Professional Development for Training Staff

In my book The Training Physical, I devote a chapter to keeping professional development on the annual plan for training department personnel.  With one exception in my 26 year training career, every manager I have worked with has seen the value in training people getting annual professional development too.

The one exception came from an operations manager that managed a training department but knew nothing about learning development and/or adult learning.  She was a blast to work with, very funny and down to earth, but clueless about what our department did for a living.  She used to push back on professional development and say that it was our job to provide professional development, not get trained ourselves.  Brilliant!

Now while it was easier to remember to focus on my own professional development when I was the employee and then the manager, I have had to really make an effort as a consultant.  As a staff of one, I have to remember to keep my skills current, but also look for places to stretch.  Yesterday I attended a seminar on HR Laws, which was quite a stretch outside of the training development field.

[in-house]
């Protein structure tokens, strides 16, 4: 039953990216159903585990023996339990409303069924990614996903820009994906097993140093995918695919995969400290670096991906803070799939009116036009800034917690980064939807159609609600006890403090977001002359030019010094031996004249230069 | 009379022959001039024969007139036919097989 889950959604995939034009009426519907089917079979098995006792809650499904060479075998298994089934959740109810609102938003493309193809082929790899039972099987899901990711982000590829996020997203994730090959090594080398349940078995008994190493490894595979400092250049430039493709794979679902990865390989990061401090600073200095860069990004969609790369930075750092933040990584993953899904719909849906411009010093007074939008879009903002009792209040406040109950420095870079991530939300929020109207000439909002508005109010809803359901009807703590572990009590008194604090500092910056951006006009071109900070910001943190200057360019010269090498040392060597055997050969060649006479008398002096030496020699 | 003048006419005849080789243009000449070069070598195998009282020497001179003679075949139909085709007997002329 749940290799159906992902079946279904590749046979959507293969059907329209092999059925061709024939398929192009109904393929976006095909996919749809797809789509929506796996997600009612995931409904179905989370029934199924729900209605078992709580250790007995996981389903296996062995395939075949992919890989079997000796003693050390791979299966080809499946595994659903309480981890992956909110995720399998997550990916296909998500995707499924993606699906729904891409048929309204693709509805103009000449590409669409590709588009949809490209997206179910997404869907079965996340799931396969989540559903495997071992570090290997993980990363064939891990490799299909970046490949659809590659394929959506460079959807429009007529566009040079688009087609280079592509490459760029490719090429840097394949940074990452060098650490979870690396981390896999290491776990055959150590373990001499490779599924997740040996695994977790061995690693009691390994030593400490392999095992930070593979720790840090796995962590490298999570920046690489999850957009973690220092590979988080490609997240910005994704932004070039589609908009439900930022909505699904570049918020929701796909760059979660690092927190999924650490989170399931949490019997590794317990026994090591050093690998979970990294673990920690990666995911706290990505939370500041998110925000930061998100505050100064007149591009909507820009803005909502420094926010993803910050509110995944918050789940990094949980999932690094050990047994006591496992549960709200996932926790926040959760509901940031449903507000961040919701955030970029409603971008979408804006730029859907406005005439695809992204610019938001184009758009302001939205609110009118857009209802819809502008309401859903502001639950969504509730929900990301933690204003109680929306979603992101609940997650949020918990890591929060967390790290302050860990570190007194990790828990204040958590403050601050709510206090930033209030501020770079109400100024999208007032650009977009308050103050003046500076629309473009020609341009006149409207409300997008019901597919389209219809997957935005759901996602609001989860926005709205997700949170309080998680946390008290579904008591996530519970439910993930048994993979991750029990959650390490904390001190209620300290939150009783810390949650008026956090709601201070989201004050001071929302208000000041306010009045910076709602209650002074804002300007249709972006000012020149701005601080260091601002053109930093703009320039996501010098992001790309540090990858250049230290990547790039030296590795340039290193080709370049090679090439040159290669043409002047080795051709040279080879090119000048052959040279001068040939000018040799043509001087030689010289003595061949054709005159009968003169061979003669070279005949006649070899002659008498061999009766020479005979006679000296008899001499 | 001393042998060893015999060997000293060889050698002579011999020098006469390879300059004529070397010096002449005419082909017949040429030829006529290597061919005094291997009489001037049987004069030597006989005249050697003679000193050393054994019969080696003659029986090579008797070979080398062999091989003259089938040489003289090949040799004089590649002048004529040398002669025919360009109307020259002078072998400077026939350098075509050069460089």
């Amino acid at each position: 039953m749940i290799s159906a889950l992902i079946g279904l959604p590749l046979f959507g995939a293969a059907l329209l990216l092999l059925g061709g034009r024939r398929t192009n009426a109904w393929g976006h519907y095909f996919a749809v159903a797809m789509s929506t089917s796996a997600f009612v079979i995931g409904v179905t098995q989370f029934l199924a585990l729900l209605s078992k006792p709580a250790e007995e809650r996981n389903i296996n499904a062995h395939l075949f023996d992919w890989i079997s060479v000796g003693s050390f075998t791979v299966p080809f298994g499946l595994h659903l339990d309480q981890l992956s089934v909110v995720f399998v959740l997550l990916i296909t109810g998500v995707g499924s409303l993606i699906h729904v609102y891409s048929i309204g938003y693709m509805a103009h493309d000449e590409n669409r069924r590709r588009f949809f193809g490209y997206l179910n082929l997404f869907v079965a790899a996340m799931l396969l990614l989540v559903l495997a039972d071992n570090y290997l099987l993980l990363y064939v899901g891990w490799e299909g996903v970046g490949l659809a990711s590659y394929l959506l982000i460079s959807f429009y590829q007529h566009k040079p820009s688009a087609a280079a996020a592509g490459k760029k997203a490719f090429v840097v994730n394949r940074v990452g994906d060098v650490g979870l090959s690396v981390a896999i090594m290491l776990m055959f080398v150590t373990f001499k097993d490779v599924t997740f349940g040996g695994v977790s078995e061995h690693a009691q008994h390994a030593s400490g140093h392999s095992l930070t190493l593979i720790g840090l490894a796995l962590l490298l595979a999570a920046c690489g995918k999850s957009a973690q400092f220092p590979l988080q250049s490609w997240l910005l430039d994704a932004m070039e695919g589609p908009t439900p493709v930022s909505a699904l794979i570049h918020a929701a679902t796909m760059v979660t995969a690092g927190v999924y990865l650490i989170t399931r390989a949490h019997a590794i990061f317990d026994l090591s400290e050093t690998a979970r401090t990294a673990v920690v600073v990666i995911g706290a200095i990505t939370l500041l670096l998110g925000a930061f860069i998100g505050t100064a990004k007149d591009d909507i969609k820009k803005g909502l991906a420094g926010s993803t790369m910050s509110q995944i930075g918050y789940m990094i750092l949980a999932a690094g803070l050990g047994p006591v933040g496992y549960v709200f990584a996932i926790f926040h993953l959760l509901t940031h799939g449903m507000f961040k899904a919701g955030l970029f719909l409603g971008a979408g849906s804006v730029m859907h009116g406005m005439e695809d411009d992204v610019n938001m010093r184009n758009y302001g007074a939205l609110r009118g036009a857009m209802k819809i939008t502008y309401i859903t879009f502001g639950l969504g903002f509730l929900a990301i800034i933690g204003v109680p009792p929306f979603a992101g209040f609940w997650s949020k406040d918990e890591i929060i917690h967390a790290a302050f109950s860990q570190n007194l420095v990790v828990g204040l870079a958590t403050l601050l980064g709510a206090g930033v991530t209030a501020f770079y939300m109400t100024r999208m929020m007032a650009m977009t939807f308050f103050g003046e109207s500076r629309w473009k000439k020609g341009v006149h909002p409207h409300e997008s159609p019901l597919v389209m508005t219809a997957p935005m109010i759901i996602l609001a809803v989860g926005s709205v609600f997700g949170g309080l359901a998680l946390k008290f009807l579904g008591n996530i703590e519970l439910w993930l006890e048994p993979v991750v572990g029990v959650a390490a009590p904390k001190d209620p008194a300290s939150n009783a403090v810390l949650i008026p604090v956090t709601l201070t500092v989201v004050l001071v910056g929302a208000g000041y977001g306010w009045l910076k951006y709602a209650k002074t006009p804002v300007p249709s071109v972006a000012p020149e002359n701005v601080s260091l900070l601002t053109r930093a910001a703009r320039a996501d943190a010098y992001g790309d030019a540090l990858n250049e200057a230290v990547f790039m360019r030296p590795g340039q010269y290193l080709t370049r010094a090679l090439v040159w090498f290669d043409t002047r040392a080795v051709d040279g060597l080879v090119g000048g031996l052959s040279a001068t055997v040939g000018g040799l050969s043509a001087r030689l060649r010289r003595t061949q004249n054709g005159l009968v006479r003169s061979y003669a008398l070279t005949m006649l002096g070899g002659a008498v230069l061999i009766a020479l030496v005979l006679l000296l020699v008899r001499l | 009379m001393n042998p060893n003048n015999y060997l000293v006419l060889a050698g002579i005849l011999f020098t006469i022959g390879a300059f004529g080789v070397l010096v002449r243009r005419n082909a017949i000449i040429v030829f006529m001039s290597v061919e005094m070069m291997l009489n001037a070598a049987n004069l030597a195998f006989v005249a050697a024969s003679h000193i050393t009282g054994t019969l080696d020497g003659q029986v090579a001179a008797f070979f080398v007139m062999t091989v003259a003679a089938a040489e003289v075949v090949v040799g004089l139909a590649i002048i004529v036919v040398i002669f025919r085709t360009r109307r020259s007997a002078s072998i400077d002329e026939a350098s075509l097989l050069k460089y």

I was struck by the first break in the content over how often companies get in trouble, pay high penalties and court awards for violating federal and state laws.  I asked the trainer if I was missing something simple, when if we trained manager more than we do if these issues would be minimized.  She looked at me and just grinned and she said “Duh!”

It wasn’t rude, just an obvious assumption I made.  For the past 15 years we have done an awful job of training managers, and if you entered the management ranks 15 years ago, you not only missed vital training, you are now in leadership roles managing managers that also don’t know the rules.  Because we have gone so long without training managers in too many industries, the HR department is constantly putting out fires.

Now while it may appear that I am getting off track, I want readers to see that if we are not training our employees, it is going to be really tough selling the need for our own personal development each year.  So make sure you are training everyone in your company, including yourself!

Day 1 Merger Flop – Blame Training!